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I have always found branded accounts to be problematic, in that there is an intrinsic, and frankly perceived, lack of transparency, given the lack of absolute accountability inherent in a managed presence online. I agree with David's concerns, but would share some sense of disquiet on behalf of the recipient, and the perceived authenticity of the content.

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@cabreraerdr

Of course there are pros and cons. It happens with official accounts (like POTUS or CDC director, etc). I think it is OK, however the user of the account needs to understand that the handle is 100% not him/herself and represents a position of authority. It is tricky to ask people to usurp a twitter handle. I think is better for users to keep their own identity.

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Hi Daniel, thank you for your feedback. I really like the point you made about content for the account being more position focused and less person focused.

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@FarrisTimimi

I have always found branded accounts to be problematic, in that there is an intrinsic, and frankly perceived, lack of transparency, given the lack of absolute accountability inherent in a managed presence online. I agree with David's concerns, but would share some sense of disquiet on behalf of the recipient, and the perceived authenticity of the content.

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Hi Dan, I agree. Content coming out of branded accounts tend to be more polished and marketing driven. Thank you for sharing your thoughts.

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This is a great question! I agree with the others posting that the branded account really should be treated like any other institutional account. I am not sure what would be the benefit to having that account as opposed to an individual having their own account and disclosing that they are the CMR or CMO. I suppose if this is in lieu of having a departmental account, e.g. instead of having a @MayoIMResidency account, having a @MayoIMChiefs account would serve the same purpose. At our institution, the leaders like CEO, Chancellor etc all have their own personal accounts separate from the institutional account, which is generally more canned messages. I would encourage individual accounts as this highlights humanity and authenticity of leaders.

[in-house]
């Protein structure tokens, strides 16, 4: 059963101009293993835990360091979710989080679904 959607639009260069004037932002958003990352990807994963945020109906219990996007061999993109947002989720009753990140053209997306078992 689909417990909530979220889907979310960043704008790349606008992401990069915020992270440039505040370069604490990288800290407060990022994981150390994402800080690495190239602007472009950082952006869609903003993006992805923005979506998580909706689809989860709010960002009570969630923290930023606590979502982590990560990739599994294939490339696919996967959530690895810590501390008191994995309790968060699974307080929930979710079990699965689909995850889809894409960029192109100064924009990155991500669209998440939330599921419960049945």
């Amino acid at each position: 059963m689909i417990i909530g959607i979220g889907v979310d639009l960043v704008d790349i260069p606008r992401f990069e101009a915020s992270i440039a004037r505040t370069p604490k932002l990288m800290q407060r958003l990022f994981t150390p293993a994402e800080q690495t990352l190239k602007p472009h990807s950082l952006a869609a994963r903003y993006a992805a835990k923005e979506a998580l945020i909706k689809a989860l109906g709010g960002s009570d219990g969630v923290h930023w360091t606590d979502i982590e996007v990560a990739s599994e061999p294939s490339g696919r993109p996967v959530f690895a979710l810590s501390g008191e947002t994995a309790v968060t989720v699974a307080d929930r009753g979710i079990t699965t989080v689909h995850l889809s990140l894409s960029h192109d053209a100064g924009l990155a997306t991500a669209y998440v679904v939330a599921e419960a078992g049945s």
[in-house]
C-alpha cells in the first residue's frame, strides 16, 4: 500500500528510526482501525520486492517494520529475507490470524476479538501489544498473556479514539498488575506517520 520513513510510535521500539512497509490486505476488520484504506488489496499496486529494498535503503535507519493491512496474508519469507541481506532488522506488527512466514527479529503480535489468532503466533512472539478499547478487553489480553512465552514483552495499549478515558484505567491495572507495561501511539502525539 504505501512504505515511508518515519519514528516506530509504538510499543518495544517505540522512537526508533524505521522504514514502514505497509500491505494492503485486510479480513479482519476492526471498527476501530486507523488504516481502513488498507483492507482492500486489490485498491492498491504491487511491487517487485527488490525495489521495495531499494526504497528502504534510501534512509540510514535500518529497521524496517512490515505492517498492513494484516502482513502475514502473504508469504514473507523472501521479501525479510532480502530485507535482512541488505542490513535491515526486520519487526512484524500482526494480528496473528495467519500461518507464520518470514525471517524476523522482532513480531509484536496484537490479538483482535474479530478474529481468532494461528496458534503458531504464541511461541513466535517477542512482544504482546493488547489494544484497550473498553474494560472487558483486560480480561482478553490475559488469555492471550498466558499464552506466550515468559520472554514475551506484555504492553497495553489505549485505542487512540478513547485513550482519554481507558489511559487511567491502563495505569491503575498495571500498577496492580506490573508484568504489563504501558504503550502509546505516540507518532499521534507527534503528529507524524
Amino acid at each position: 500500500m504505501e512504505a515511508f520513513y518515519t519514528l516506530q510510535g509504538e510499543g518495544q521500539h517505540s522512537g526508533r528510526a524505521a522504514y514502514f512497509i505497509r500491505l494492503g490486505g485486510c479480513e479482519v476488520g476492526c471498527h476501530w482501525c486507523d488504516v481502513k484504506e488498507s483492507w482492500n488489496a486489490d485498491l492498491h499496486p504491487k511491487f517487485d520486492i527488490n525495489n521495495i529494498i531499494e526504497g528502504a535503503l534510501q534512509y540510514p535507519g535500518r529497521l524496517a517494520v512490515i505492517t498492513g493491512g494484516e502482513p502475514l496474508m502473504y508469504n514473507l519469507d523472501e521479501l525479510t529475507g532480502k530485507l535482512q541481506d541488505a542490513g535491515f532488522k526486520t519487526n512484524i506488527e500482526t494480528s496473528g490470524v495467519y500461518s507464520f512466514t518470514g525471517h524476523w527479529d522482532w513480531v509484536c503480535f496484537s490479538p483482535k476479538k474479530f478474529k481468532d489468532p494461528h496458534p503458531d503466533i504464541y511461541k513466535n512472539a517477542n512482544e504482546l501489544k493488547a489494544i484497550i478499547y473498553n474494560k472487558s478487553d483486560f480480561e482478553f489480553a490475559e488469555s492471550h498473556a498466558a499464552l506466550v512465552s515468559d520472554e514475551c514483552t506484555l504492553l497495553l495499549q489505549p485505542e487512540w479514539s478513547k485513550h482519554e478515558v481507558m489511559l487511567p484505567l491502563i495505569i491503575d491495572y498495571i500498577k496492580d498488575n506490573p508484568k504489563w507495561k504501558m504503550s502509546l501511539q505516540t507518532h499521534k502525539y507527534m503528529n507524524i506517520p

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I am going to disagree with some people here.

if you really want strong, dynamic content from your individual thought leaders you must allow them to develop their own brand in parallel, and overlapping, but unique from yours. Do not chain them to your org CMO twitter accounts.

Why?

Well, from the physician’s perspective, people who own their own account are going to be much more aggressive, active, and creative developing their own brand than they are developing your organization's brand, and because of that, they are going to produce a lot more high-quality content.

If you restrict them to a corporate CMO account, it won’t have the same emotional connection for them as creators (why should it?), and the content will probably suffer.

Examples? Consider @wendysueswanson who for a long time was a director at Seattle Childrens , and @JulieSilverMD at Harvard, who are thought leaders in several different categories. Their social media value to their respective organizations is much, much greater because they have developed great personal brands – brands which they work on without direct pay 7 days a week, in a passionate, personal manner, and, paraphrasing Jasmine "humane and authenitc".

Now, does this mean that you are going to lose their brand value when they move on?